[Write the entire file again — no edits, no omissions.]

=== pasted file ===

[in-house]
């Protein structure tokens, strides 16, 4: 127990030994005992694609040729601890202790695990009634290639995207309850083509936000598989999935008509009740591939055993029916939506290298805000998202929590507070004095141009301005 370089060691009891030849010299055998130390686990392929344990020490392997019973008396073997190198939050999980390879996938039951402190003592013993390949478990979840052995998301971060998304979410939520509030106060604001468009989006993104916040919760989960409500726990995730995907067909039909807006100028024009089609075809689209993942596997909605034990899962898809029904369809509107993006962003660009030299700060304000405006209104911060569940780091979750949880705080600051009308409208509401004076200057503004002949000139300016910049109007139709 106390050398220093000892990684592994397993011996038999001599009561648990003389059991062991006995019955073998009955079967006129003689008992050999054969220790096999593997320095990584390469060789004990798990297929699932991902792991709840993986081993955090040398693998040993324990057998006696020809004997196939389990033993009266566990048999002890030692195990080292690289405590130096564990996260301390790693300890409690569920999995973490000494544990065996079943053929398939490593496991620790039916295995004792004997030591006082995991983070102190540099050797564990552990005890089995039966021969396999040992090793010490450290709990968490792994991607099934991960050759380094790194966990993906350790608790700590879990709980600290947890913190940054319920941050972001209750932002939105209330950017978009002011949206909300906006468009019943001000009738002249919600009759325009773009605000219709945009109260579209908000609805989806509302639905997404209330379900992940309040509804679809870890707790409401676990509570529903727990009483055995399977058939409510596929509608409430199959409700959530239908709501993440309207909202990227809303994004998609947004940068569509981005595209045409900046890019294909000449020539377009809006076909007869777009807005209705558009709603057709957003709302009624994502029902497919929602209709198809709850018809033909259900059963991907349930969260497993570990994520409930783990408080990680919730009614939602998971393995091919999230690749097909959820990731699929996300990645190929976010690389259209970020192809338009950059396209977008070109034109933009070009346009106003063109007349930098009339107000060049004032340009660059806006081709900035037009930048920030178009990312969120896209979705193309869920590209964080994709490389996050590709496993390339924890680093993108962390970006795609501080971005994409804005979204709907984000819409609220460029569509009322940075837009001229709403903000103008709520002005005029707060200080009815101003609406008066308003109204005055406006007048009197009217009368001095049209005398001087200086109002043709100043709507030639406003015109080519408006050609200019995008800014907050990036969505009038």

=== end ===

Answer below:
[in-house]
């Protein structure tokens, strides 16, 4: 127990030994005992694609040729601890202790695990009634290639995207309850083509936000598989999935008509009740591939055993029916939506290298805000998202929590507070004095141009301005 370089060691009891030849010299055998130390686990392929344990020490392997019973008396073997190198939050999980390879996938039951402190003592013993390949478990979840052995998301971060998304979410939520509030106060604001468009989006993104916040919760989960409500726990995730995907067909039909807006100028024009089609075809689209993942596997909605034990899962898809029904369809509107993006962003660009030299700060304000405006209104911060569940780091979750949880705080600051009308409208509401004076200057503004002949000139300016910049109007139709 106390050398220093000892990684592994397993011996038999001599009561648990003389059991062991006995019955073998009955079967006129003689008992050999054969220790096999593997320095990584390469060789004990798990297929699932991902792991709840993986081993955090040398693998040993324990057998006696020809004997196939389990033993009266566990048999002890030692195990080292690289405590130096564990996260301390790693300890409690569920999995973490000494544990065996079943053929398939490593496991620790039916295995004792004997030591006082995991983070102190540099050797564990552990005890089995039966021969396999040992090793010490450290709990968490792994991607099934991960050759380094790194966990993906350790608790700590879990709980600290947890913190940054319920941050972001209750932002939105209330950017978009002011949206909300906006468009019943001000009738002249919600009759325009773009605000219709945009109260579209908000609805989806509302639905997404209330379900992940309040509804679809870890707790409401676990509570529903727990009483055995399977058939409510596929509608409430199959409700959530239908709501993440309207909202990227809303994004998609947004940068569509981005595209045409900046890019294909000449020539377009809006076909007869777009807005209705558009709603057709957003709302009624994502029902497919929602209709198809709850018809033909259900059963991907349930969260497993570990994520409930783990408080990680919730009614939602998971393995091919999230690749097909959820990731699929996300990645190929976010690389259209970020192809338009950059396209977008070109034109933009070009346009106003063109007349930098009339107000060049004032340009660059806006081709900035037009930048920030178009990312969120896209979705193309869920590209964080994709490389996050590709496993390339924890680093993108962390970006795609501080971005994409804005979204709907984000819409609220460029569509009322940075837009001229709403903000103008709520002005005029707060200080009815101003609406008066308003109204005055406006007048009197009217009368001095049209005398001087200086109002043709100043709507030639406003015109080519408006050609200019995008800014907050990036969505009038």